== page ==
Following the Labour leadership election, Adrian Pabst, co-author of Blue Labour, considers the Party’s options and shares his views on Jeremy Corbyn and the future of Labour.
Jeremy Corbyn’s victory in the Labour leadership election was profoundly paradoxical.
A little-known outsider defeated the favourites and won by a landslide. A perpetual backbench MP and serial rebel now leads both the party and the official opposition. An avowed republican who struggles to sing the national anthem will join the Privy Council and become a formal adviser to the Queen. The Old Labour forces of Foot and Benn seem to have buried the New Labour operation of Blair and Brown.
What’s going on? Following the crushing defeat in the 2015 General Election when Labour lost everywhere to everyone, Ed Miliband’s ill-timed resignation plunged the party into a premature leadership contest – depriving it of space and time to express grief for losing the country and remorse for not listening to its people.
All three ‘establishment’ candidates – Burnham, Cooper and Kendall – offered little more than the scripted politics of spin and slogan, mouthing empty phrases tested to destruction by focus groups and ad agencies.
Into this void stepped a plain-speaking and loyally-serving constituency MP who comes across as principled and honest, far from the image of careerist apparatchiks who toe the party line. Corbyn’s clear and policy-heavy campaign cut through in ways that few thought imaginable. Where New Labour and Miliband’s soft left haemorrhaged popular support, Corbyn’s campaign mobilised and generated genuine enthusiasm.
With over 350,000 members and more than 100,000 supporters, Labour has once more the potential to become a national force and to regain its place in the life of the people.
The trouble is that Corbyn’s politics has greatest appeal among Labour’s new metropolitan liberal core – public sector workers, anti-war campaigners, students and various minorities. That might be a winning strategy in a party contest and the inner-city areas of London or Manchester.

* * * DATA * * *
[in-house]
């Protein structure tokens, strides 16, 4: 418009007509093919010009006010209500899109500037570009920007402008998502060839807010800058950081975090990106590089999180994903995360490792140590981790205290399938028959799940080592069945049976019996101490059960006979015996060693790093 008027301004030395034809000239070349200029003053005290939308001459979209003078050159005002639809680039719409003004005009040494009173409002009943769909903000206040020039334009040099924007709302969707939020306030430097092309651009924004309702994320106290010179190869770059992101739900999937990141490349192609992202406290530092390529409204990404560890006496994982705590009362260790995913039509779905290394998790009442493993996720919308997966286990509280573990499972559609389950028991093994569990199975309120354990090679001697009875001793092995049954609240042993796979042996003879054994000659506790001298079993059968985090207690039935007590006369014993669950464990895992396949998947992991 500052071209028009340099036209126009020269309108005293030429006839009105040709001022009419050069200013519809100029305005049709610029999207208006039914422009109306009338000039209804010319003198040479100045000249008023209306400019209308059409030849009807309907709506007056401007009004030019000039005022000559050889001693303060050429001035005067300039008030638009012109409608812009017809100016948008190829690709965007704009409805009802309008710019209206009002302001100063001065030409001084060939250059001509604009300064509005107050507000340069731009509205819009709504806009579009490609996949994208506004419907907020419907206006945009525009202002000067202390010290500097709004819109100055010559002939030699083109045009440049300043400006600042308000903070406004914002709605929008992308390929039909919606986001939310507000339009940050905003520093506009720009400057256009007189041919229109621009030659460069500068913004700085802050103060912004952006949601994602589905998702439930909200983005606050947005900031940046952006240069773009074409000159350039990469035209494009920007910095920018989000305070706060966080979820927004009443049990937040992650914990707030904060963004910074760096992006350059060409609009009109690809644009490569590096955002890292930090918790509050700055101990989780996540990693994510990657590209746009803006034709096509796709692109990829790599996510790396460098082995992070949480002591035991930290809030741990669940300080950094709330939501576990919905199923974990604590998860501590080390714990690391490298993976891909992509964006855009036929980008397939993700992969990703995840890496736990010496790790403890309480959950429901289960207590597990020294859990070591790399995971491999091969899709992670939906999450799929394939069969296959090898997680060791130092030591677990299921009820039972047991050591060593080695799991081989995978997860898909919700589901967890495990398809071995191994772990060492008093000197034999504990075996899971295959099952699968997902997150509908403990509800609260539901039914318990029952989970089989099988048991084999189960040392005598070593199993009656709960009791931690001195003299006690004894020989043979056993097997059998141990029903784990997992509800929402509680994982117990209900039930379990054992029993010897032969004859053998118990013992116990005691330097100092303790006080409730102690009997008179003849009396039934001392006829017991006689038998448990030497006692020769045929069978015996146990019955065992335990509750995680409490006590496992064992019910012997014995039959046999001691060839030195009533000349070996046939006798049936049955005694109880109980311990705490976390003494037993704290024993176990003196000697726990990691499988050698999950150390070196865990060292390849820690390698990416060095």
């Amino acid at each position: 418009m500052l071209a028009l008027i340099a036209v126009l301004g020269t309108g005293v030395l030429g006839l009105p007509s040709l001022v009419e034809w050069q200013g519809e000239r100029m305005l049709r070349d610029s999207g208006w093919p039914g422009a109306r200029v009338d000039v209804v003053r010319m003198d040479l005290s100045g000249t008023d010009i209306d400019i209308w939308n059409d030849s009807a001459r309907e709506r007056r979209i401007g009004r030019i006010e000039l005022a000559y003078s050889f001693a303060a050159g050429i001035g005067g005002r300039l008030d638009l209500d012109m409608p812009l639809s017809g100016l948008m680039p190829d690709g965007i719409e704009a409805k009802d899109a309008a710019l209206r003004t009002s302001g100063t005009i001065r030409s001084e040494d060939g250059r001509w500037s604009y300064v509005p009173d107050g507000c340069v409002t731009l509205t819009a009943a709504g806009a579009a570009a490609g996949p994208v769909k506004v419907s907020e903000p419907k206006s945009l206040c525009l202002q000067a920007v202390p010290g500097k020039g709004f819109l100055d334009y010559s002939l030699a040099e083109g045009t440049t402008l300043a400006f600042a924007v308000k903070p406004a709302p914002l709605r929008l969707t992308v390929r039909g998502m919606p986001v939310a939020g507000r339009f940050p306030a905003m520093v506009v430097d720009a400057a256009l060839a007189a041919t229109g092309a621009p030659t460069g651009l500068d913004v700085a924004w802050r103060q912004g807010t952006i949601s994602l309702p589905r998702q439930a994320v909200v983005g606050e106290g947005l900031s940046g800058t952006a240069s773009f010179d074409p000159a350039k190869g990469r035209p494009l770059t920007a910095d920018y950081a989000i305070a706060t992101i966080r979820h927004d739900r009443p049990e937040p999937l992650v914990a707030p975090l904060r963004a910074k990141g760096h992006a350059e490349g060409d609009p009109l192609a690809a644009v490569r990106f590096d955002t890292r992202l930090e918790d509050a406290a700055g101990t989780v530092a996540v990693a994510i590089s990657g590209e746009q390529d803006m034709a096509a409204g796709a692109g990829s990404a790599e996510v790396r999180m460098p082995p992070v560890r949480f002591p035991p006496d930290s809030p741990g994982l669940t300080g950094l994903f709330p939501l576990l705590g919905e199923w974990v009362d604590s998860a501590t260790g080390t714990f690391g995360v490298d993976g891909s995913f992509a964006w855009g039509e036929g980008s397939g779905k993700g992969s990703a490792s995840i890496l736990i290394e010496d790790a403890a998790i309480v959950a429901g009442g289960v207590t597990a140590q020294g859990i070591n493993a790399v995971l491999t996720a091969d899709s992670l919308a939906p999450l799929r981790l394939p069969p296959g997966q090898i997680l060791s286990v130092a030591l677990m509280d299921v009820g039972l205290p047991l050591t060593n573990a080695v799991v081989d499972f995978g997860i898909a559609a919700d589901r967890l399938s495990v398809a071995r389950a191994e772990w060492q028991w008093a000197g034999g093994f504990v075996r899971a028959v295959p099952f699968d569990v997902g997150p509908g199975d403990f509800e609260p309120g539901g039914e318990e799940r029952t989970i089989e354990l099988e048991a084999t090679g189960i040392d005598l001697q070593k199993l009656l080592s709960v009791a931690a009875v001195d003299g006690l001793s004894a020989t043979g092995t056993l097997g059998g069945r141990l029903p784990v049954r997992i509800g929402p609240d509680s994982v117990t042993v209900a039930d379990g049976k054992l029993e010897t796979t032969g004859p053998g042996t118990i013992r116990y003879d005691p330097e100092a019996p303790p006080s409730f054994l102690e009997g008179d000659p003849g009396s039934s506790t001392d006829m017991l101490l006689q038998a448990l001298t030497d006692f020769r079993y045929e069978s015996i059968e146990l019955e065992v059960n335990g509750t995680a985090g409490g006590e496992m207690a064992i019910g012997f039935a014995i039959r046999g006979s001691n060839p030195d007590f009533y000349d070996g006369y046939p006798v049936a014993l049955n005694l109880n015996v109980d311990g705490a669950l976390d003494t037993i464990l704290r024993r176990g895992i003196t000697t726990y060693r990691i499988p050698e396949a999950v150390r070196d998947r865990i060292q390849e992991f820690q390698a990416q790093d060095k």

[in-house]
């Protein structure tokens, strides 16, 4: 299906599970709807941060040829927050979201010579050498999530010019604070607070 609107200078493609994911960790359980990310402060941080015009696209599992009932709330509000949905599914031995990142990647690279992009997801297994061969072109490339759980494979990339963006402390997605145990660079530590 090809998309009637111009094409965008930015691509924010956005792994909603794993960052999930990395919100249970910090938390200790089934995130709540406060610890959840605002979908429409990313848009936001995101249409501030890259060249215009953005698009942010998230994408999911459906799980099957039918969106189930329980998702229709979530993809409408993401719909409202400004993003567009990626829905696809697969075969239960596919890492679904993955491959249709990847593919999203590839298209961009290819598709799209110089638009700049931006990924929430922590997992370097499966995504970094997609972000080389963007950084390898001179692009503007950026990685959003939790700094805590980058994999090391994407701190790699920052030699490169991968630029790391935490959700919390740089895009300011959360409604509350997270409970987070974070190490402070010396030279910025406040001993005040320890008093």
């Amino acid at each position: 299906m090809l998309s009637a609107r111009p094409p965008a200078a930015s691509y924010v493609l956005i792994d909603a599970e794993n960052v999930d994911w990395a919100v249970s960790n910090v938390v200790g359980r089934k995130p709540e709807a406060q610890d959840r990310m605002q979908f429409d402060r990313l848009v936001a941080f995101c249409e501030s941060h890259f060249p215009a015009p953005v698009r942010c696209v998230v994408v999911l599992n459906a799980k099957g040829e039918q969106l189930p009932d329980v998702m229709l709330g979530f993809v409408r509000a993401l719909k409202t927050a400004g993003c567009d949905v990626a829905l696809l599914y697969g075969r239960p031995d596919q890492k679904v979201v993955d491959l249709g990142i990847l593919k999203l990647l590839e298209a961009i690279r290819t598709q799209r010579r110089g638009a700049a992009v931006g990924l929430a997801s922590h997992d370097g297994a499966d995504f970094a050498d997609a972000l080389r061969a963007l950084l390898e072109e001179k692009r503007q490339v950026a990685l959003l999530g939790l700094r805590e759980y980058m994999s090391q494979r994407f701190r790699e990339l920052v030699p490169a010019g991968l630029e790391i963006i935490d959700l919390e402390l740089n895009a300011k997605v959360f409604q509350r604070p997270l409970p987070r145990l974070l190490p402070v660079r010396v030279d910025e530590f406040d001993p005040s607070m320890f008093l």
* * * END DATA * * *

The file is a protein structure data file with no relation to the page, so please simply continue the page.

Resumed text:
But as his conference speech shows, Corbyn’s protest politics will not speak to the mainstream of the country – all those who are patriotic, honour the armed forces and the monarchy, and want to support their families and communities. Corbyn’s agenda is far too ideological and sectional to offer a common good politics, which as the Blue Labour book argues can command majority support.
And that’s before people find out about his indefensible foreign policy positions – scrapping Trident that would leave Britain defenceless and at the mercy of other powers at a time when the West require responsible leadership.
This, coupled with a new class war on the rich waged by Corbyn and his new shadow chancellor John McDonnell, won’t a deliver electoral victory in a country where UKIP polled much higher than the Greens and the Lib Dems combined. There is no progressive majority to be found in England or across the UK.
So whereas public-sector union barons led by Len McCluskey are confident about Corbyn’s chances of winning in 2020, private-sector union bosses are much more sceptical. The GMB’s General Secretary Sir Paul Kenny has warned that ‘The rallies are not enough […] to say people will rush to Labour’. He should know. In the last General Election, a majority of GMB members voted either Tory or UKIP.
To win back former Labour voters and reach out to new groups, Labour needs to go blue. Blue Labour’s fusion of a ‘progressive’ commitment to greater economic equality with a more ‘conservative’ disposition emphasising work, family, community and patriotism can renew both party and country.
The new and updated edition of Blue Labour: Forging a New Politics, edited by Adrian Pabst and Ian Geary, is out now.
Adrian Pabst is Senior Lecturer in Politics at the University of Kent. Follow him on Twitter @AdrianPabst1